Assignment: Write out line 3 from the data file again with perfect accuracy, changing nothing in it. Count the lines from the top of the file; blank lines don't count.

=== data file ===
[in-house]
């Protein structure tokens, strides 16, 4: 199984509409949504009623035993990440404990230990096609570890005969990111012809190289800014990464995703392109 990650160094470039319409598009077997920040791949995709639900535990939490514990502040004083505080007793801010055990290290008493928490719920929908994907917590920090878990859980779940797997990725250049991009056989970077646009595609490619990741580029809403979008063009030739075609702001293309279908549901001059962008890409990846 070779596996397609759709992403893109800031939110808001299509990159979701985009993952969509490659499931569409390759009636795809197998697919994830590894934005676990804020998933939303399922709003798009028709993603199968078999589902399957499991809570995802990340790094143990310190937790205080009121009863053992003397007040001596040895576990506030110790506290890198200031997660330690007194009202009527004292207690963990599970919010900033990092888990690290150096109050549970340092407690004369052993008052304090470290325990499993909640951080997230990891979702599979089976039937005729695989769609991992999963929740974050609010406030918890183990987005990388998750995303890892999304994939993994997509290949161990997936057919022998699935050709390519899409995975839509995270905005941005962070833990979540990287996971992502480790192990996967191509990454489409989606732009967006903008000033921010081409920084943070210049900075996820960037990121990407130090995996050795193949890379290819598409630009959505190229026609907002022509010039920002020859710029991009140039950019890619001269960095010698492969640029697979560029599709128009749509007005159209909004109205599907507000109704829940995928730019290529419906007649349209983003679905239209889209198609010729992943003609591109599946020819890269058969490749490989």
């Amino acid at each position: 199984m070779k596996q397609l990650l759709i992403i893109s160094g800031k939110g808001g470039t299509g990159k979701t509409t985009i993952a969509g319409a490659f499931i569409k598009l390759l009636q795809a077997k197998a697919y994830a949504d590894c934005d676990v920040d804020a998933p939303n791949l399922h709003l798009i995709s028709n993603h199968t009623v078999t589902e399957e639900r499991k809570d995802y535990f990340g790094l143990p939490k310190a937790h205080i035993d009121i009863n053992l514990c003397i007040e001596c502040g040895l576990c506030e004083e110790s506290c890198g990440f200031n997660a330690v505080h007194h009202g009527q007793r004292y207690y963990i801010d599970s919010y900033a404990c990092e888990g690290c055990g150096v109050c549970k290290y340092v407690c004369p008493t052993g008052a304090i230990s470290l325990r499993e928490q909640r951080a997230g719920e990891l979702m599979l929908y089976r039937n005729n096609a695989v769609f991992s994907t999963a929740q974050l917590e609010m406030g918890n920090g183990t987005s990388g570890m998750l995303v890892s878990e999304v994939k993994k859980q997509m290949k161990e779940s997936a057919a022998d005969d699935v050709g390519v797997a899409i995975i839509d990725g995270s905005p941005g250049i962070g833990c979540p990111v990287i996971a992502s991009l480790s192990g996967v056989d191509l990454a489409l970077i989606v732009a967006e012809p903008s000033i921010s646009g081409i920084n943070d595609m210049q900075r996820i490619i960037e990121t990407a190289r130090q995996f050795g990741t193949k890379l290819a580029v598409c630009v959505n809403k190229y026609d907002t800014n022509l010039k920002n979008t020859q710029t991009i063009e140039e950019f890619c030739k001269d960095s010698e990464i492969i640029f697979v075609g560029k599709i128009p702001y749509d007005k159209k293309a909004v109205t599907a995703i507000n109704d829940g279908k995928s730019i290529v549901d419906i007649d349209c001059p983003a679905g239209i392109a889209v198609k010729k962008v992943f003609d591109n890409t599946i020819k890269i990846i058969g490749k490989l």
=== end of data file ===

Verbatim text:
């Amino acid at each position: 199984m070779k596996q397609l990650l759709i992403i893109s160094g800031k939110g808001g470039t299509g990159k979701t509409t985009i993952a969509g319409a490659f499931i569409k598009l390759l009636q795809a077997k197998a697919y994830a949504d590894c934005d676990v920040d804020a998933p939303n791949l399922h709003l798009i995709s028709n993603h199968t009623v078999t589902e399957e639900r499991k809570d995802y535990f990340g790094l143990p939490k310190a937790h205080i035993d009121i009863n053992l514990c003397i007040e001596c502040g040895l576990c506030e004083e110790s506290c890198g990440f200031n997660a330690v505080h007194h009202g009527q007793r004292y207690y963990i801010d599970s919010y900033a404990c990092e888990g690290c055990g150096v109050c549970k290290y340092v407690c004369p008493t052993g008052a304090i230990s470290l325990r499993e928490q909640r951080a997230g719920e990891l979702m599979l929908y089976r039937n005729n096609a695989v769609f991992s994907t999963a929740q974050l917590e609010m406030g918890n920090g183990t987005s990388g570890m998750l995303v890892s878990e999304v994939k993994k859980q997509m290949k161990e779940s997936a057919a022998d005969d699935v050709g390519v797997a899409i995975i839509d990725g995270s905005p941005g250049i962070g833990c979540p990111v990287i996971a992502s991009l480790s192990g996967v056989d191509l990454a489409l970077i989606v732009a967006e012809p903008s000033i921010s646009g081409i920084n943070d595609m210049q900075r996820i490619i960037e990121t990407a190289r130090q995996f050795g990741t193949k890379l290819a580029v598409c630009v959505n809403k190229y026609d907002t800014n022509l010039k920002n979008t020859q710029t991009i063009e140039e950019f890619c030739k001269d960095s010698e990464i492969i640029f697979v075609g560029k599709i128009p702001y749509d007005k159209k293309a909004v109205t599907a995703i507000n109704d829940g279908k995928s730019i290529v549901d419906i007649d349209c001059p983003a679905g239209i392109a889209v198609k010729k962008v992943f003609d591109n890409t599946i020819k890269i990846i058969g490749k490989l």